The flames lessened as the fuel burned off, and Aunt Pearl came out of her trance. “You said something?” She smiled sweetly at us.
“Props is a great opportunity, Pearl. You’ve got to start somewhere.” Mom turned the barbecue flame down. “You can add that experience to your résumé.”
“Amber doesn’t have experience.” Aunt Pearl snorted. “How come she gets a leading role?”
I wondered that too. Instead, I said, “You’re just jealous.”
I rolled my eyes. “Do you always have to compete with each other?” Mom’s two older sisters were now in their sixties and seventies, with Aunt Pearl the oldest. Their intense sibling rivalry hadn’t diminished at all. In fact, it had grown stronger with each passing year. They couldn’t be in the same room for five minutes before they tried to one-up each other. Mom always broke up their spats and played mediator even though she was the youngest.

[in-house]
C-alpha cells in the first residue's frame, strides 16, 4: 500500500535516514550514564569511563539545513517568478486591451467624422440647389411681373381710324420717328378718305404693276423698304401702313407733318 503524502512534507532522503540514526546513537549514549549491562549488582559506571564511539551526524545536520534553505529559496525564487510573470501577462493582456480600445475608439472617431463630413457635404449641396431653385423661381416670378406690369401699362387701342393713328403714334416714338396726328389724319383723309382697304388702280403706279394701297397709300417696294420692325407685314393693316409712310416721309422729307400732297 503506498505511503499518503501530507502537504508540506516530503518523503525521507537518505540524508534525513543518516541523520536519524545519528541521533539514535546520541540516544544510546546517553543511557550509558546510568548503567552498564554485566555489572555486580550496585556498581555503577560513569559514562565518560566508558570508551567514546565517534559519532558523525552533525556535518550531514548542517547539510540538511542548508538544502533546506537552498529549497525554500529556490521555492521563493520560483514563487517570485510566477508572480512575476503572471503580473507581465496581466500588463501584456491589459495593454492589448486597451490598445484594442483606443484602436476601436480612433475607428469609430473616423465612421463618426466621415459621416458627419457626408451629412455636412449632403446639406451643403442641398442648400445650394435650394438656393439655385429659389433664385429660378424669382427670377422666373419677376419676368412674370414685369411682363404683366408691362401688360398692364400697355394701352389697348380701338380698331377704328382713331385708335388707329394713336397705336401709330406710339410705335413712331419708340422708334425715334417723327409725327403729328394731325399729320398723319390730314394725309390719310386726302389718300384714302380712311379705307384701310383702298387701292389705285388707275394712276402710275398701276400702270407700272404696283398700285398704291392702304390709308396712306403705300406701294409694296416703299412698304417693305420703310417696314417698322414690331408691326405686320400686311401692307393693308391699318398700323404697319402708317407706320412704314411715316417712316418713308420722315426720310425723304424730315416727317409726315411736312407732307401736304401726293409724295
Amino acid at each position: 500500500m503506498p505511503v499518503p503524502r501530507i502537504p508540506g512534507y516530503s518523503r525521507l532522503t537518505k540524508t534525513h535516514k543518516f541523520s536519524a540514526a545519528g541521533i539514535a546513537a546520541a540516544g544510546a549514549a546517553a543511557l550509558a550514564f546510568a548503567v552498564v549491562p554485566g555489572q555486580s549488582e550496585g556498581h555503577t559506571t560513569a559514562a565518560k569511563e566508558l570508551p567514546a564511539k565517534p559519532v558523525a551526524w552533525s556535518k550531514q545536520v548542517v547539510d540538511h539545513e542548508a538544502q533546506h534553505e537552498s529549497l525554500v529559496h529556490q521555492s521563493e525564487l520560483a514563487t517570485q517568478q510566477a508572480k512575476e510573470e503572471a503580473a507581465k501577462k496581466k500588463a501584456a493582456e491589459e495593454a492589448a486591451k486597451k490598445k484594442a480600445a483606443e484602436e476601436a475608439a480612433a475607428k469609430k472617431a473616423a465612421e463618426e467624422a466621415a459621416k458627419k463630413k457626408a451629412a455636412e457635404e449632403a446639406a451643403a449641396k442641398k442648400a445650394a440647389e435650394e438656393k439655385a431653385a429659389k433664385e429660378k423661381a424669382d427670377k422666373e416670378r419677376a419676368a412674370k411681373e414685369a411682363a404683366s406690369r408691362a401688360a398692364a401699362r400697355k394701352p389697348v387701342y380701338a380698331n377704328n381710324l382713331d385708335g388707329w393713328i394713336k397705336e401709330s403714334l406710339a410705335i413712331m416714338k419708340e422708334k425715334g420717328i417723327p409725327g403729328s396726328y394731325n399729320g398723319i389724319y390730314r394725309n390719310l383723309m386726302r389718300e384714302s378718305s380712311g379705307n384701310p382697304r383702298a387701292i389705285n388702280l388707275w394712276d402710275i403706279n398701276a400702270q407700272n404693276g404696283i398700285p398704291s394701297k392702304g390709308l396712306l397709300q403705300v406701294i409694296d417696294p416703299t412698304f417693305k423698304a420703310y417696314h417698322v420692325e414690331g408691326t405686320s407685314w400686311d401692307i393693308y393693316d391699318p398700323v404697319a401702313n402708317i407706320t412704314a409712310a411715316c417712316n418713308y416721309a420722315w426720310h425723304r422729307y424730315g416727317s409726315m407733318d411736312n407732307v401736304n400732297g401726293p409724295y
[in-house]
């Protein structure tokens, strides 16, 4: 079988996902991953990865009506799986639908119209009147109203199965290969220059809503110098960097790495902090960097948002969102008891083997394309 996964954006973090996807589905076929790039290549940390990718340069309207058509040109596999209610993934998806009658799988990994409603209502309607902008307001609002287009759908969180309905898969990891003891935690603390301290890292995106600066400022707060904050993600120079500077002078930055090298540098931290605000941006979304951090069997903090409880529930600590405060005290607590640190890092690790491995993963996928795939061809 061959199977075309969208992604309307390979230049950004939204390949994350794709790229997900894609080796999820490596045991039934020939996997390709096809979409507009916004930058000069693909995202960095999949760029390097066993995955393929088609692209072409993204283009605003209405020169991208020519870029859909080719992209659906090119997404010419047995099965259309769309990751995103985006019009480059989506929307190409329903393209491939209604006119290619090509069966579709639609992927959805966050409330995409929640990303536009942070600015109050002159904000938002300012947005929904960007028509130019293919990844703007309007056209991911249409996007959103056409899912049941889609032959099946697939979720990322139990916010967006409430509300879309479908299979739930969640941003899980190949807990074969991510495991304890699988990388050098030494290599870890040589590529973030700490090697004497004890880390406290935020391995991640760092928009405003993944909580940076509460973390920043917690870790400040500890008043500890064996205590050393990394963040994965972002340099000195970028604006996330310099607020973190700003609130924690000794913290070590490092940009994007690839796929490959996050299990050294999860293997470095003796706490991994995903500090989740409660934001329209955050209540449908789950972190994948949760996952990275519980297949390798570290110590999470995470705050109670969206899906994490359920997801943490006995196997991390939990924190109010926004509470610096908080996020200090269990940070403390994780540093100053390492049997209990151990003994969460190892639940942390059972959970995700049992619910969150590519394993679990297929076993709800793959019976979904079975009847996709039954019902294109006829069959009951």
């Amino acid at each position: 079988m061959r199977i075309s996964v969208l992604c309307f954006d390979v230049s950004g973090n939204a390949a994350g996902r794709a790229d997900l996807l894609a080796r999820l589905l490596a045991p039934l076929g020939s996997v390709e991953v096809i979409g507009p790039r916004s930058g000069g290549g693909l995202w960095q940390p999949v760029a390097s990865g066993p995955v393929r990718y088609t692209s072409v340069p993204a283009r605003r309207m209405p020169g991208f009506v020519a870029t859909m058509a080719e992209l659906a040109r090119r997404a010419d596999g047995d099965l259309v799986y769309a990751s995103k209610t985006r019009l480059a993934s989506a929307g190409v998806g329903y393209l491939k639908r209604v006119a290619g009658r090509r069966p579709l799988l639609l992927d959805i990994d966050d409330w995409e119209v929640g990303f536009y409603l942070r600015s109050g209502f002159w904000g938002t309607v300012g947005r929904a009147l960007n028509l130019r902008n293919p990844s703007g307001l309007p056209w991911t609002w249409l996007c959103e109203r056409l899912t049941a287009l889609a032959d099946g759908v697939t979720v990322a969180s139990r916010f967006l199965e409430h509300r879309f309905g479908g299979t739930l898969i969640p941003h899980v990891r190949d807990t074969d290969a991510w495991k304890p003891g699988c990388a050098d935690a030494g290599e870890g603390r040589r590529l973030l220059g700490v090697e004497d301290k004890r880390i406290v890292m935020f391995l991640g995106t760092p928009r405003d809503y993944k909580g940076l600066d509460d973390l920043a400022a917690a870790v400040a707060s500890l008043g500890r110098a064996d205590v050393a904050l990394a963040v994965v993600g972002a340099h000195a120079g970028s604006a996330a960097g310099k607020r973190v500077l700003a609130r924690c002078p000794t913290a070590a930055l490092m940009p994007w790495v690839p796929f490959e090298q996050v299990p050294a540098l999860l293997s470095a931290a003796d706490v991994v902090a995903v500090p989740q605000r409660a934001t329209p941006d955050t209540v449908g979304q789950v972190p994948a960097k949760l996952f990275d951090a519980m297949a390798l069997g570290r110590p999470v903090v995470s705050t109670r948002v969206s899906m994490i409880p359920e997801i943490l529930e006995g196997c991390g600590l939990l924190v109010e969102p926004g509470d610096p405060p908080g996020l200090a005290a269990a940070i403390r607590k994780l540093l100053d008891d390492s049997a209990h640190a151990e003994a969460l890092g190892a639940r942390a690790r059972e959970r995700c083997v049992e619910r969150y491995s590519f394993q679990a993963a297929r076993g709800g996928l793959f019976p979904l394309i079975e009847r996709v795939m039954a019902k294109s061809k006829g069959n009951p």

“I wish you and Amber would stop being so competitive,” Mom said. “You’re both good at different things, that’s all. You complement each other.”
I snorted involuntarily and they both glared at me.
“I have life experience, Ruby. I’m also a witch and a darn good one too. I’m not about to work for some incompetent has-been who doesn’t know what the heck he’s doing.”
“You mean the props manager? Of course he knows what he’s doing. He’s got years of experience like everyone else here. They’re all professionals.” Mom tilted her head in the direction of the set.
“I can whip up some mean special effects. His are a joke.” Aunt Pearl waved her hand and the barbecue flames shot up again.